Palestinian President Mahmoud Abbas on Wednesday made his first public appearance since weekend rumours that he was in a Jordanian hospital for treatment.

In a televised speech from his office in the southern West Bank city of Bethlehem, Abbas said in response to Israeli concerns, that the Palestinian Authority (PA) will not collapse.

"The (Palestinian) Authority is one of our achievements and we are not going to give it up," Abbas said.

Israeli Prime Minister Benjamin Netanyahu reportedly told his security cabinet on Monday that although Israel would do all it could to prevent the collapse of the PA, it should prepare for that scenario.

Abbas' spokesman Nabil Abu Rudeineh on Saturday denied as "distorted and false" rumours that the 80-year-old president had been hospitalized in Jordan with a serious ailment.

"They (Israel) should not dream of its collapse," Abbas said. "We may be under siege or blockaded and soldiers can reach all places, but we are not going to leave this place and we will not give up or despair."

"We are here to stay. We are not going anywhere. This is our country, our homes are here and we want our state," he said.

His comments were also in response to the ongoing wave of violence, economic slowdown in the West Bank and the political crisis within the Palestinian leadership.

He is said to be tired and his pro-negotiations policy is being criticized by many Palestinians who have become disillusioned with the failure to achieve statehood through negotiations.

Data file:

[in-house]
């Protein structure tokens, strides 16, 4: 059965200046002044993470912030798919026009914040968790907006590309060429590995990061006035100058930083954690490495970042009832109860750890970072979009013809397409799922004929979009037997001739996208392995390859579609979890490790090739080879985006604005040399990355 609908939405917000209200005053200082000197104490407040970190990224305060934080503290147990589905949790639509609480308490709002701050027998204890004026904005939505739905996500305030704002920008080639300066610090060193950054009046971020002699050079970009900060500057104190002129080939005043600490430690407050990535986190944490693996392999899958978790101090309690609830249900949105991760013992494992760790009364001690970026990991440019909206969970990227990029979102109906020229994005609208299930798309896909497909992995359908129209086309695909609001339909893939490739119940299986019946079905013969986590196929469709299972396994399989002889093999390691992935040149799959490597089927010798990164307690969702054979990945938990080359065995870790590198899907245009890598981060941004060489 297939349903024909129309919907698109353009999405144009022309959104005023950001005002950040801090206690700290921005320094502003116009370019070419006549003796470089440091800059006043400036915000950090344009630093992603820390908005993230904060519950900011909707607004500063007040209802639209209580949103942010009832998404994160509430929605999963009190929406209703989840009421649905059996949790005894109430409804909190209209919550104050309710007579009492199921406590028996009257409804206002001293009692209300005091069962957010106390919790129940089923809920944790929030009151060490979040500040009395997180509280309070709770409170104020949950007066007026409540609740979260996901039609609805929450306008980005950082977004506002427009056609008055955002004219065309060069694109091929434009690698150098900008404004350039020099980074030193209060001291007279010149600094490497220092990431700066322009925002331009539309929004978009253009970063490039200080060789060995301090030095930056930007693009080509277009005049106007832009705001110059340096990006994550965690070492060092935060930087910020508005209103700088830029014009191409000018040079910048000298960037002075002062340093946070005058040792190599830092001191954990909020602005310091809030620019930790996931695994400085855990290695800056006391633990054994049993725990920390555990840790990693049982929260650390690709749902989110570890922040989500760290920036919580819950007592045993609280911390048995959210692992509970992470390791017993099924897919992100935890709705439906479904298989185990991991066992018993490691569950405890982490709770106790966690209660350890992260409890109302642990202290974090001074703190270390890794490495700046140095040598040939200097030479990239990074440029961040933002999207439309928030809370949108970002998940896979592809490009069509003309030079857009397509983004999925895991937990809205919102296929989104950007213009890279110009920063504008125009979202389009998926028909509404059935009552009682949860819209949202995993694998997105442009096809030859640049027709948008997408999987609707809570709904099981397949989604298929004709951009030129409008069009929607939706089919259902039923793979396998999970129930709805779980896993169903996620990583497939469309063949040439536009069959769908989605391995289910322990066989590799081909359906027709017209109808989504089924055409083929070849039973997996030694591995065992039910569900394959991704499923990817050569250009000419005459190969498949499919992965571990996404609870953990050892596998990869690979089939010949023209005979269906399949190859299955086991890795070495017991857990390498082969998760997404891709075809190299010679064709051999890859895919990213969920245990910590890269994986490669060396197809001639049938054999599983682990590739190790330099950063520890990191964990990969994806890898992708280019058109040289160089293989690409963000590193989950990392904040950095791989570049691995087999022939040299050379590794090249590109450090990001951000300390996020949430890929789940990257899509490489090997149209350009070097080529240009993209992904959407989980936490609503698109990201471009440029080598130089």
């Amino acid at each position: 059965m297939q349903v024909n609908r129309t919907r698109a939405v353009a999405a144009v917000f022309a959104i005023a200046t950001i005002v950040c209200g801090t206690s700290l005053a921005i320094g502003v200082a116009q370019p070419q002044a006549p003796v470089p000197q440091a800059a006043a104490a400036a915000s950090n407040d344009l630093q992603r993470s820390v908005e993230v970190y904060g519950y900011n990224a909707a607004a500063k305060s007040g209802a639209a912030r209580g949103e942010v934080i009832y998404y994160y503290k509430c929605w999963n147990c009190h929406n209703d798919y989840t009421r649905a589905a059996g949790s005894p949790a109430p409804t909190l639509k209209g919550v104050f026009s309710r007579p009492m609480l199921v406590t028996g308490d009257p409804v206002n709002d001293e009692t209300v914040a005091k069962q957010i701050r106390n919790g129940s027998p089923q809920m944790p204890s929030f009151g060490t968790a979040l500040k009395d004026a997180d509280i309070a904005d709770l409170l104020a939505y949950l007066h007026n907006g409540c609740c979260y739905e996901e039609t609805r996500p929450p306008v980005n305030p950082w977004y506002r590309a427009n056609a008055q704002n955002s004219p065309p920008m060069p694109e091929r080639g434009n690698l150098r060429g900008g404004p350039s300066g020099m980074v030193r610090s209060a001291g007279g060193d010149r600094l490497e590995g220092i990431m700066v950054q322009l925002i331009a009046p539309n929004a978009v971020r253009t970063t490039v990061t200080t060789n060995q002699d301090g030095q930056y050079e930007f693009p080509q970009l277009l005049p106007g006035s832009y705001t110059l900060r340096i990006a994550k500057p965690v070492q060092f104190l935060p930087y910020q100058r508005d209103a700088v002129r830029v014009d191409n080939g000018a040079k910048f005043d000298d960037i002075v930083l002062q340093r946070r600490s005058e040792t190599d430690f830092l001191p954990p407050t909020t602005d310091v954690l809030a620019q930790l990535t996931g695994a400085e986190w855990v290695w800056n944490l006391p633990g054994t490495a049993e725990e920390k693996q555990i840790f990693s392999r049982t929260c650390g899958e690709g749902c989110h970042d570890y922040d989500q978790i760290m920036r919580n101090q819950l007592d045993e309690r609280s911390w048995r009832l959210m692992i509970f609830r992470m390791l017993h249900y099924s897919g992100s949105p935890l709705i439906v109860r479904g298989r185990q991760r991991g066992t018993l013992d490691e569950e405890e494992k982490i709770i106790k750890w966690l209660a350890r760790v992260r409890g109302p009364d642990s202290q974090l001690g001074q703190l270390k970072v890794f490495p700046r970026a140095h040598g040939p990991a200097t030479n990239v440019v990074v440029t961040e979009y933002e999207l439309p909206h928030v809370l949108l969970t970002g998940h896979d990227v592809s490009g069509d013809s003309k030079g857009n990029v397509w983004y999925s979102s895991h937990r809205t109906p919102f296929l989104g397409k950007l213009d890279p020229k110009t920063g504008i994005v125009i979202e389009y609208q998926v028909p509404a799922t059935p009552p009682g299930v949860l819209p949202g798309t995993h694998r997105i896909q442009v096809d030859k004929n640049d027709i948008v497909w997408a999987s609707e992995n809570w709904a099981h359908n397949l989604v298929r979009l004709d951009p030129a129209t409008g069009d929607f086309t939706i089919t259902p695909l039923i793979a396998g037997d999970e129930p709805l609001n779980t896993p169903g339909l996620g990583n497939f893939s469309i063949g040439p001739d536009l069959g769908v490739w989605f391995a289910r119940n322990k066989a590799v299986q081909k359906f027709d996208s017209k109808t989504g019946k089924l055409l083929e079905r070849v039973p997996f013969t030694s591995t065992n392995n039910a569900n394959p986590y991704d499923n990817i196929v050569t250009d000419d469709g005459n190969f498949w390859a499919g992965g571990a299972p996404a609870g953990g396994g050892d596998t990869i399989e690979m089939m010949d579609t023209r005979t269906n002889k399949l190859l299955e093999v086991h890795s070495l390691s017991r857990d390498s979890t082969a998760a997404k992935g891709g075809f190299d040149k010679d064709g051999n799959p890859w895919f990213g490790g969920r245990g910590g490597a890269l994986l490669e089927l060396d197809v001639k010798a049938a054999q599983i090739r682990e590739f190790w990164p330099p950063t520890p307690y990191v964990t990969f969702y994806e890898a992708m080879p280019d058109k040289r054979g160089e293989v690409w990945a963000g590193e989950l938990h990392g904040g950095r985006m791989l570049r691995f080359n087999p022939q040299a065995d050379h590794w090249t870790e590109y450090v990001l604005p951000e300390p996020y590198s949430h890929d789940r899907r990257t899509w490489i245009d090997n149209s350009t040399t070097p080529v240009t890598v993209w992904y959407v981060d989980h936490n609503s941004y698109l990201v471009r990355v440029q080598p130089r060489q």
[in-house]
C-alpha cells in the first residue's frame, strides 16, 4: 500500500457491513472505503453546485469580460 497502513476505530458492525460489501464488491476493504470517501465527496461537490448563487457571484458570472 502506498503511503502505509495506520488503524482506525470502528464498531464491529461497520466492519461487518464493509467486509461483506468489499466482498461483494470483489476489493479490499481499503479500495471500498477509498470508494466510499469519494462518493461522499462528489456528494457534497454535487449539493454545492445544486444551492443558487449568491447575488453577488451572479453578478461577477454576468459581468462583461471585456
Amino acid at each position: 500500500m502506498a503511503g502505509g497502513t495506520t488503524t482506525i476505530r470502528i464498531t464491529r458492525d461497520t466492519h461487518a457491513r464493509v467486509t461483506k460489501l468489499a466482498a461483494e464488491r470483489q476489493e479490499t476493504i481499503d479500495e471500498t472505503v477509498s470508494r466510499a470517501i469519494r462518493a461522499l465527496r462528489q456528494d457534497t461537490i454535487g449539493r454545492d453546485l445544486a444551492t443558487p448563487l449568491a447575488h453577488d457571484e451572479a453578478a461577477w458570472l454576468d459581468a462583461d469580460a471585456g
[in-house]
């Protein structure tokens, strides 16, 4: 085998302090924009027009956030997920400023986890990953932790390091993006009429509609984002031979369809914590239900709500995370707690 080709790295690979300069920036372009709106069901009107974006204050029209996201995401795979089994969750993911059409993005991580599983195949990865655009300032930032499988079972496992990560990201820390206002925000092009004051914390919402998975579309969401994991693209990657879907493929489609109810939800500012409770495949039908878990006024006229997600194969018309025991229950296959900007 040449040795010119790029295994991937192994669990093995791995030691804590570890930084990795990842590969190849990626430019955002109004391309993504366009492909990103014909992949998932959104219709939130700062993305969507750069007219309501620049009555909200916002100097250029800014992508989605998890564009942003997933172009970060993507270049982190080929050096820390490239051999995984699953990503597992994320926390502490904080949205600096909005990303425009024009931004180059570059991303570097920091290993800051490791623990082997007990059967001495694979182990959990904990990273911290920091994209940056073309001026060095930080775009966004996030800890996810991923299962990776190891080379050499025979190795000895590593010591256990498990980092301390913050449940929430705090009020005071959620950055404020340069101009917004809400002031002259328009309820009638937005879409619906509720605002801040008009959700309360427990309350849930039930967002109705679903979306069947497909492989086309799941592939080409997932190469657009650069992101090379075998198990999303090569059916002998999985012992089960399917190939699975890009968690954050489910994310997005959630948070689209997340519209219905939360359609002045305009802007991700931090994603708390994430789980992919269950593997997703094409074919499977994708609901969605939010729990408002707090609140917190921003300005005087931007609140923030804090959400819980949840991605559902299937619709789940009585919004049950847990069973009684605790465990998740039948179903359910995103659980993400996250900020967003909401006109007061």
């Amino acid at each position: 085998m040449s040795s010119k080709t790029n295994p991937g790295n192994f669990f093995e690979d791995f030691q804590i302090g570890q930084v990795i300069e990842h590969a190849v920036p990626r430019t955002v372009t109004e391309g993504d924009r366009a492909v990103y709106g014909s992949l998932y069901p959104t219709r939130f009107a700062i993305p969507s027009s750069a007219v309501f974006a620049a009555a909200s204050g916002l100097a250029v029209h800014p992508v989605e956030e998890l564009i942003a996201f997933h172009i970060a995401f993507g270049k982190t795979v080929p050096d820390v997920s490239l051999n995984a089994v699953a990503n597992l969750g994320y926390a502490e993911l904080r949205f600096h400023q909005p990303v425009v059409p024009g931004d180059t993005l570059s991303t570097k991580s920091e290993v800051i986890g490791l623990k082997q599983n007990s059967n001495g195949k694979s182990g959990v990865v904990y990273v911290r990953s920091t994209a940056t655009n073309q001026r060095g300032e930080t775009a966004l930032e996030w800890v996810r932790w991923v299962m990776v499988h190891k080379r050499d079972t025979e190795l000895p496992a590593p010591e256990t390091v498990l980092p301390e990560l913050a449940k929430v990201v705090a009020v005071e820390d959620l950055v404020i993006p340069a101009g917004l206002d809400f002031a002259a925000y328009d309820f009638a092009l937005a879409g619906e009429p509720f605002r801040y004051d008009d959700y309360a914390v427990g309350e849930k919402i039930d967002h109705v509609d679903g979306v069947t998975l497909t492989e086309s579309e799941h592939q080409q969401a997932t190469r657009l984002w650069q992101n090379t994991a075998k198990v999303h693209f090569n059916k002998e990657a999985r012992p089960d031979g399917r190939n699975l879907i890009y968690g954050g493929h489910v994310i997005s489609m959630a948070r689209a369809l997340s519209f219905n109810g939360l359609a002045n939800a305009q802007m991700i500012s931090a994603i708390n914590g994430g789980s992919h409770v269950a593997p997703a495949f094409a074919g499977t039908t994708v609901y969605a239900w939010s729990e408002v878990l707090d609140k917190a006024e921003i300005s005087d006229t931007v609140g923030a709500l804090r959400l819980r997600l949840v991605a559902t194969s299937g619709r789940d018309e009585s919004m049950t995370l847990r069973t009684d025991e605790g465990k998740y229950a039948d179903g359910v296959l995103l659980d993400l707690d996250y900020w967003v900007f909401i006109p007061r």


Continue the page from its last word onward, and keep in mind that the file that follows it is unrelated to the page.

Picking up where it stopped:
Abbas' speech was held on Christmas Eve, according to the Greek Orthodox calendar, which marks the birth of Christ on January 7.

He was scheduled to attend Midnight Mass in Bethlehem's Church of the Nativity, led by Greek Orthodox Patriarch of Jerusalem Theophilos III.

He also attended the Midnight Mass held by Roman Catholic Patriarch of Jerusalem Fouad Twal on December 25 in the Biblical city.

The Palestinian leader warned at the start of his speech against selling West Bank land to Israelis.

The Arab community of the Greek Orthodox Church said its members would boycott the Greek patriarch's Christmas Eve procession to Bethlehem after they accused him of selling church property to Israelis.

However, Palestinian officials received Patriarch Theophilos on his arrival in Bethlehem earlier in the day.

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